Yesterday, in snail-mode, I struggled to get out of the house, onto some transport — bus, train, cab, car-share. All coming with timetables, places to catch, and the last one impenetrably with a forgettable password and a pin. No-one else I know has trouble signing up to Uber!
When my eyes and mind are greedy, I start making promises to come here and there, this event that meet-up. I have great intentions. But, physically — 15 months post-chemo — I’m capable of about half of what I sign up for.
So, yesterday. Snail-mode is when I’m slow. Though it was a lovely day outside, sun shining with a nippy little breeze in the shade, I signed off on the event. Did not catch any of the above transport. Did not visit, nor explore further, my favorite building in Brisbane. Emailed the organizer my abject apologies.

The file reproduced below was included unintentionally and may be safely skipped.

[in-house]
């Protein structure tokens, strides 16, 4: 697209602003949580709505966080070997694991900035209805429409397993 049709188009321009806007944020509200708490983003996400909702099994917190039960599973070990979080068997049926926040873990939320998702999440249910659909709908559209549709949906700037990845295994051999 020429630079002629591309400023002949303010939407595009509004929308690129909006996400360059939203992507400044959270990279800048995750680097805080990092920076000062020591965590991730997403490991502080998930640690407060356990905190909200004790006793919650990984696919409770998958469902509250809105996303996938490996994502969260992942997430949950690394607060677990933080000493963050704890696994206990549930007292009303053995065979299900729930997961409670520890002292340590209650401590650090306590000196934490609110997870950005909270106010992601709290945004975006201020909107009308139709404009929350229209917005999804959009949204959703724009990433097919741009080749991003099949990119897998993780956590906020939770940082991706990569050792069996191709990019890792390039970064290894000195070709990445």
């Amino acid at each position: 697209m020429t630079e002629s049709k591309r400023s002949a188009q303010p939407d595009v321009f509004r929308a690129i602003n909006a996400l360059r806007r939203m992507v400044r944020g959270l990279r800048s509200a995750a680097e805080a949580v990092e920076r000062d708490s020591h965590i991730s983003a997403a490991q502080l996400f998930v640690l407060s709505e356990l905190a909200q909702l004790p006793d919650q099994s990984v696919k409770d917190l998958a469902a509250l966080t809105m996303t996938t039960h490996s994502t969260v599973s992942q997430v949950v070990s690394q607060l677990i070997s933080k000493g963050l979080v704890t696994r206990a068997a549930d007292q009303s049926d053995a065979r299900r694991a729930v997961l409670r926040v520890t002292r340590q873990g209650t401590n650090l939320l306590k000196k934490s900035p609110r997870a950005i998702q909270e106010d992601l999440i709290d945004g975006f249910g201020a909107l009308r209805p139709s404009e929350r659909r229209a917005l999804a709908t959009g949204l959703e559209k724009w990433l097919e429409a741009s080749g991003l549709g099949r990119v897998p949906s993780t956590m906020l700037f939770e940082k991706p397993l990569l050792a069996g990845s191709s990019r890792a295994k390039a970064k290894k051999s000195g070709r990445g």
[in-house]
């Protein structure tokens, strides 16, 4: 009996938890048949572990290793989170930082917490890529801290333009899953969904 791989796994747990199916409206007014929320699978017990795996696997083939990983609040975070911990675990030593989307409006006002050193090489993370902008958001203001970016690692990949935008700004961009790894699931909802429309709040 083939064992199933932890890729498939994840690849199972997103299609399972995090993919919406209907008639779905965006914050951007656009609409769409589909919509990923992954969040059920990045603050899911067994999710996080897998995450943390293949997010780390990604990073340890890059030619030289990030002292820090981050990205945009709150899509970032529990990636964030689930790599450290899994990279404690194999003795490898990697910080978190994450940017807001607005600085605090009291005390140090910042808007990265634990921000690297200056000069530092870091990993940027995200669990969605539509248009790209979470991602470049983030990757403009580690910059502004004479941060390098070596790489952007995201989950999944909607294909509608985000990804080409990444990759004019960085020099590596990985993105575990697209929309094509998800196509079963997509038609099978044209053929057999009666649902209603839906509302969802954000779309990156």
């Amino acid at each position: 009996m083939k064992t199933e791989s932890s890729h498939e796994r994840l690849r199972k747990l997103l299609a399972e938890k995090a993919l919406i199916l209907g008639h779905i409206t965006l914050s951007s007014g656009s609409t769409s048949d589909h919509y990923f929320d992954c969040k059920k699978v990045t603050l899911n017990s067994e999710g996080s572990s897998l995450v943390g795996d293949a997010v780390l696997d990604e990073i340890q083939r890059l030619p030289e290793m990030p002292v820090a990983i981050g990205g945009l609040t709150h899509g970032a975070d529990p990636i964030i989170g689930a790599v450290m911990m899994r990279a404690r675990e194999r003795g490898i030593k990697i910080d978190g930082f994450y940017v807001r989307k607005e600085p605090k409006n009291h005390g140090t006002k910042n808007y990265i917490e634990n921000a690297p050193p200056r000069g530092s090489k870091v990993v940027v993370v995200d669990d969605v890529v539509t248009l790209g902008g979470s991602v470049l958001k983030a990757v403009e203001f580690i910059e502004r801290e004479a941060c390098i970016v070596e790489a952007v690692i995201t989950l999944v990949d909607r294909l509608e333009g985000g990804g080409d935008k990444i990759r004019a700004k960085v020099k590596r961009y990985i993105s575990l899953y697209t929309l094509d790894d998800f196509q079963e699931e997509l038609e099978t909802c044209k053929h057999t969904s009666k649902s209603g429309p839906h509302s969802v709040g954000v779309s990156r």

And so, since the sun still beckoned me outside, and I didn’t want to dwell on the cop-out — what it felt like — I loaded my trusty pack-horse with my three-week-overdue books, pushed it to the Stones Corner Public Library. A good walk of four kilometres. The sun a benison.
No Cure for Being Human, by Kate Bowler, 2021, Penguin Random House, one of my new borrows, is the most amazingly appropriate book for how I was feeling.